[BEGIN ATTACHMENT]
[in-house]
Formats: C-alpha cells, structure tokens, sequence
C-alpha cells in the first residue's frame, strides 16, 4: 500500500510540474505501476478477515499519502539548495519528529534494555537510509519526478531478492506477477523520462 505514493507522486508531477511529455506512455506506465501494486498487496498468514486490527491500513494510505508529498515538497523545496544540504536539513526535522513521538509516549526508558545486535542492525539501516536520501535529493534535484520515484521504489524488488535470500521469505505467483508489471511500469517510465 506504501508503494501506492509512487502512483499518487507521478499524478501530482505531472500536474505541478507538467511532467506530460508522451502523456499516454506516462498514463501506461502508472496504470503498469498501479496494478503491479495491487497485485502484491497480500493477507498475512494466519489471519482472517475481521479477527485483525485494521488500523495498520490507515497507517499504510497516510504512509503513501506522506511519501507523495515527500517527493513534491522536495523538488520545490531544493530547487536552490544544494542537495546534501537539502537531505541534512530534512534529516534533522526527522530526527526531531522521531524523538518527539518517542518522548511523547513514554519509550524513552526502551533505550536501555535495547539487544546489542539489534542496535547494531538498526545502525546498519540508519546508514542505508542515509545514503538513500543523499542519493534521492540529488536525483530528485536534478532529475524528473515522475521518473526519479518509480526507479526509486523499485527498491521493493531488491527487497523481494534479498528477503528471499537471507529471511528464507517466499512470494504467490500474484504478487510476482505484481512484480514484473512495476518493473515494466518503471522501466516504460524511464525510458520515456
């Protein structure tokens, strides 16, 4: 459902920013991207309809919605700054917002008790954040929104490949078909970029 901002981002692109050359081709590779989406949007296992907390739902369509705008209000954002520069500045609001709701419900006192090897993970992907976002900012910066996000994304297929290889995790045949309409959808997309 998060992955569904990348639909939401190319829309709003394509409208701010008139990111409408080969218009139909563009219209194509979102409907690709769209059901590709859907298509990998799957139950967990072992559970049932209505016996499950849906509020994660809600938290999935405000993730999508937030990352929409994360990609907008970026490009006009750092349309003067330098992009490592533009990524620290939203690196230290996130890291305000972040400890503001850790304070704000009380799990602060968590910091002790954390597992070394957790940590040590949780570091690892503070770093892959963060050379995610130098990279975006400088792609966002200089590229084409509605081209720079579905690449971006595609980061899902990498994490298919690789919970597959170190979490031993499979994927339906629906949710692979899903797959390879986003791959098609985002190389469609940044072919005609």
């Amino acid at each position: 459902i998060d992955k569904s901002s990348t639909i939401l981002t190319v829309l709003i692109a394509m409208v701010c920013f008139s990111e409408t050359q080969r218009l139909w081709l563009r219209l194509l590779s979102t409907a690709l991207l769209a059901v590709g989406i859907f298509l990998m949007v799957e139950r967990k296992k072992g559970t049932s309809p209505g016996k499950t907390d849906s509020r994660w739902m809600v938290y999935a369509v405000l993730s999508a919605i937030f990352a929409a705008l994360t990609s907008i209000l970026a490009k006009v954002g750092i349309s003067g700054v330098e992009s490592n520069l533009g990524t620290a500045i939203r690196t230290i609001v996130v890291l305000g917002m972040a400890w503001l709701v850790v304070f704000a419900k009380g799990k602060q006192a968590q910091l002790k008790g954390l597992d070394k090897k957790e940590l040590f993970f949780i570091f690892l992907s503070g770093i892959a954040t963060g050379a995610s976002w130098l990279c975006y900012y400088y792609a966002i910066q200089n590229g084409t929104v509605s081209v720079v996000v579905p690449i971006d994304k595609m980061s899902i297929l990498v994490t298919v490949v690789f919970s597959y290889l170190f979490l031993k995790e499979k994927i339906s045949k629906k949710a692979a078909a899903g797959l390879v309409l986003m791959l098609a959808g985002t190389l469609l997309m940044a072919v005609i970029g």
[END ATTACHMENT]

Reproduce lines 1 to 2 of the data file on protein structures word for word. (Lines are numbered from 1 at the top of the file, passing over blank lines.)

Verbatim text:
[in-house]
Formats: C-alpha cells, structure tokens, sequence